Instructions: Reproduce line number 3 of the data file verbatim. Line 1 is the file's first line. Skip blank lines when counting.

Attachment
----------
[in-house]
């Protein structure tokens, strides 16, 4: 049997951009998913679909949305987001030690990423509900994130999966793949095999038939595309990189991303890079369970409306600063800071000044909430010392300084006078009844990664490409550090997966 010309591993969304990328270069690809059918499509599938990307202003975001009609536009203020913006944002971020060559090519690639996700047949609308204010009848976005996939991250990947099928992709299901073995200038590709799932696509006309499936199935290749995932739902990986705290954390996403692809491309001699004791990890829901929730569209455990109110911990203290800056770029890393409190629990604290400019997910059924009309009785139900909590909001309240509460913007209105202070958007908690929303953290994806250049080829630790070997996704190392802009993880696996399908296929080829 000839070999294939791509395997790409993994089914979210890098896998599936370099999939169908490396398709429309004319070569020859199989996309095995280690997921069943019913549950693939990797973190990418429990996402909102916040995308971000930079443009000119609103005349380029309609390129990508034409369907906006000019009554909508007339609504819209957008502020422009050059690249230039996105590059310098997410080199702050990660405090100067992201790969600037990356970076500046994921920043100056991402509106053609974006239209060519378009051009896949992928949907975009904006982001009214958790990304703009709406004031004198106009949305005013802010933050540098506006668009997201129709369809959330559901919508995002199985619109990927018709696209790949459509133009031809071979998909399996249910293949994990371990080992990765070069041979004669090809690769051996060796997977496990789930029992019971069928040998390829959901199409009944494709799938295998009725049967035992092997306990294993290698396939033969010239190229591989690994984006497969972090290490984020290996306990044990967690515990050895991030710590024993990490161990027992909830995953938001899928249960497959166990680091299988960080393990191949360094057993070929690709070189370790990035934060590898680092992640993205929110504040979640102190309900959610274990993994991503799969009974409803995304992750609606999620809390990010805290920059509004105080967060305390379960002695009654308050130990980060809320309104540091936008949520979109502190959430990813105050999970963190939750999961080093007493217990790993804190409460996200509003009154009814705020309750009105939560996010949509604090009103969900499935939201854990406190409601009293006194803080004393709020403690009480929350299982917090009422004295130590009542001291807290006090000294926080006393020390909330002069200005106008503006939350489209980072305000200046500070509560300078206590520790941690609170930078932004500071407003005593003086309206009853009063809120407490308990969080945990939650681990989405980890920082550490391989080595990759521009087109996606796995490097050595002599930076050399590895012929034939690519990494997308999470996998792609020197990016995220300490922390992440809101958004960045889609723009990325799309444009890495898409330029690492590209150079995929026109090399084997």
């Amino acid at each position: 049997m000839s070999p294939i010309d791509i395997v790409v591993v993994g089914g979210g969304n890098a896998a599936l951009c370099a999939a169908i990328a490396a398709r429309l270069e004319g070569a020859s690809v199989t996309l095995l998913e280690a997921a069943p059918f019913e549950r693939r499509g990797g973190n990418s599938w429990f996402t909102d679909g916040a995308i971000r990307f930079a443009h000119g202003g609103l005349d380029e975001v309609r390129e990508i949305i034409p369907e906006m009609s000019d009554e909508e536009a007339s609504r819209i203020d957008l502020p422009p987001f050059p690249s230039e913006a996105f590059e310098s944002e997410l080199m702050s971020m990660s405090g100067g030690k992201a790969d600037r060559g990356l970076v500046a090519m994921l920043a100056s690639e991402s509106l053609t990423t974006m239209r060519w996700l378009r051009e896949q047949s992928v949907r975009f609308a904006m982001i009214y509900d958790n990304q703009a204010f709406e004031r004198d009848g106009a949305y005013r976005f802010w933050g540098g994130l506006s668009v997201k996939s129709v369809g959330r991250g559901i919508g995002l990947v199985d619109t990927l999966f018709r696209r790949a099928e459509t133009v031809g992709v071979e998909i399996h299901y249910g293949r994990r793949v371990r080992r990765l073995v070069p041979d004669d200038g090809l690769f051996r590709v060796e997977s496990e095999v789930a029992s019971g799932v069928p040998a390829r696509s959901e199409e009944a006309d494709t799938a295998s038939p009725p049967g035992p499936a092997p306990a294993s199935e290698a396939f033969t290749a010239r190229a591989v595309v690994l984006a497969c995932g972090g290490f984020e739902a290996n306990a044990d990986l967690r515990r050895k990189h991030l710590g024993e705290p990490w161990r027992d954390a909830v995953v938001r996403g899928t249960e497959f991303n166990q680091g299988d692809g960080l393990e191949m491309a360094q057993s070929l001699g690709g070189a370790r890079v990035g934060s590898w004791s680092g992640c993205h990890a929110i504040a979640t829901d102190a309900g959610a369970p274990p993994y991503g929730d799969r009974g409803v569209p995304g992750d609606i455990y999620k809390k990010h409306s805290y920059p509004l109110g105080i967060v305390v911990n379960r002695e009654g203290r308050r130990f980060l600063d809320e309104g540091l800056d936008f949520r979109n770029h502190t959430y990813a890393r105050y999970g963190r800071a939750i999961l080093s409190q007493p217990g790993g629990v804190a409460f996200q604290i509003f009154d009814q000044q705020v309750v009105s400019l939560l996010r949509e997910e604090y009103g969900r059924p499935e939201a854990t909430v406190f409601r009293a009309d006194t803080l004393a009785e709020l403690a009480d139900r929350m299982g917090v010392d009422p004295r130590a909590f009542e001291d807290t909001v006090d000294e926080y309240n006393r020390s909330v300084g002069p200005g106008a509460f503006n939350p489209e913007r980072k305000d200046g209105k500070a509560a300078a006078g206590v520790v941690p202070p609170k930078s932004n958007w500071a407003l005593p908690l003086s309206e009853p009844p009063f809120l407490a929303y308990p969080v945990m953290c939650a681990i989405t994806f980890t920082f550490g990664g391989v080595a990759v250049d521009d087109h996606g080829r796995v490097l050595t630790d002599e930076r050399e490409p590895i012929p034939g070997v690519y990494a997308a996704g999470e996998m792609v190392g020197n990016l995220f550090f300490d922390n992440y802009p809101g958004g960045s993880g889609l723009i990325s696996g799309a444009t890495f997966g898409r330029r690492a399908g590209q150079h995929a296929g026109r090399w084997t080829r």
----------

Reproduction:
């Amino acid at each position: 049997m000839s070999p294939i010309d791509i395997v790409v591993v993994g089914g979210g969304n890098a896998a599936l951009c370099a999939a169908i990328a490396a398709r429309l270069e004319g070569a020859s690809v199989t996309l095995l998913e280690a997921a069943p059918f019913e549950r693939r499509g990797g973190n990418s599938w429990f996402t909102d679909g916040a995308i971000r990307f930079a443009h000119g202003g609103l005349d380029e975001v309609r390129e990508i949305i034409p369907e906006m009609s000019d009554e909508e536009a007339s609504r819209i203020d957008l502020p422009p987001f050059p690249s230039e913006a996105f590059e310098s944002e997410l080199m702050s971020m990660s405090g100067g030690k992201a790969d600037r060559g990356l970076v500046a090519m994921l920043a100056s690639e991402s509106l053609t990423t974006m239209r060519w996700l378009r051009e896949q047949s992928v949907r975009f609308a904006m982001i009214y509900d958790n990304q703009a204010f709406e004031r004198d009848g106009a949305y005013r976005f802010w933050g540098g994130l506006s668009v997201k996939s129709v369809g959330r991250g559901i919508g995002l990947v199985d619109t990927l999966f018709r696209r790949a099928e459509t133009v031809g992709v071979e998909i399996h299901y249910g293949r994990r793949v371990r080992r990765l073995v070069p041979d004669d200038g090809l690769f051996r590709v060796e997977s496990e095999v789930a029992s019971g799932v069928p040998a390829r696509s959901e199409e009944a006309d494709t799938a295998s038939p009725p049967g035992p499936a092997p306990a294993s199935e290698a396939f033969t290749a010239r190229a591989v595309v690994l984006a497969c995932g972090g290490f984020e739902a290996n306990a044990d990986l967690r515990r050895k990189h991030l710590g024993e705290p990490w161990r027992d954390a909830v995953v938001r996403g899928t249960e497959f991303n166990q680091g299988d692809g960080l393990e191949m491309a360094q057993s070929l001699g690709g070189a370790r890079v990035g934060s590898w004791s680092g992640c993205h990890a929110i504040a979640t829901d102190a309900g959610a369970p274990p993994y991503g929730d799969r009974g409803v569209p995304g992750d609606i455990y999620k809390k990010h409306s805290y920059p509004l109110g105080i967060v305390v911990n379960r002695e009654g203290r308050r130990f980060l600063d809320e309104g540091l800056d936008f949520r979109n770029h502190t959430y990813a890393r105050y999970g963190r800071a939750i999961l080093s409190q007493p217990g790993g629990v804190a409460f996200q604290i509003f009154d009814q000044q705020v309750v009105s400019l939560l996010r949509e997910e604090y009103g969900r059924p499935e939201a854990t909430v406190f409601r009293a009309d006194t803080l004393a009785e709020l403690a009480d139900r929350m299982g917090v010392d009422p004295r130590a909590f009542e001291d807290t909001v006090d000294e926080y309240n006393r020390s909330v300084g002069p200005g106008a509460f503006n939350p489209e913007r980072k305000d200046g209105k500070a509560a300078a006078g206590v520790v941690p202070p609170k930078s932004n958007w500071a407003l005593p908690l003086s309206e009853p009844p009063f809120l407490a929303y308990p969080v945990m953290c939650a681990i989405t994806f980890t920082f550490g990664g391989v080595a990759v250049d521009d087109h996606g080829r796995v490097l050595t630790d002599e930076r050399e490409p590895i012929p034939g070997v690519y990494a997308a996704g999470e996998m792609v190392g020197n990016l995220f550090f300490d922390n992440y802009p809101g958004g960045s993880g889609l723009i990325s696996g799309a444009t890495f997966g898409r330029r690492a399908g590209q150079h995929a296929g026109r090399w084997t080829r």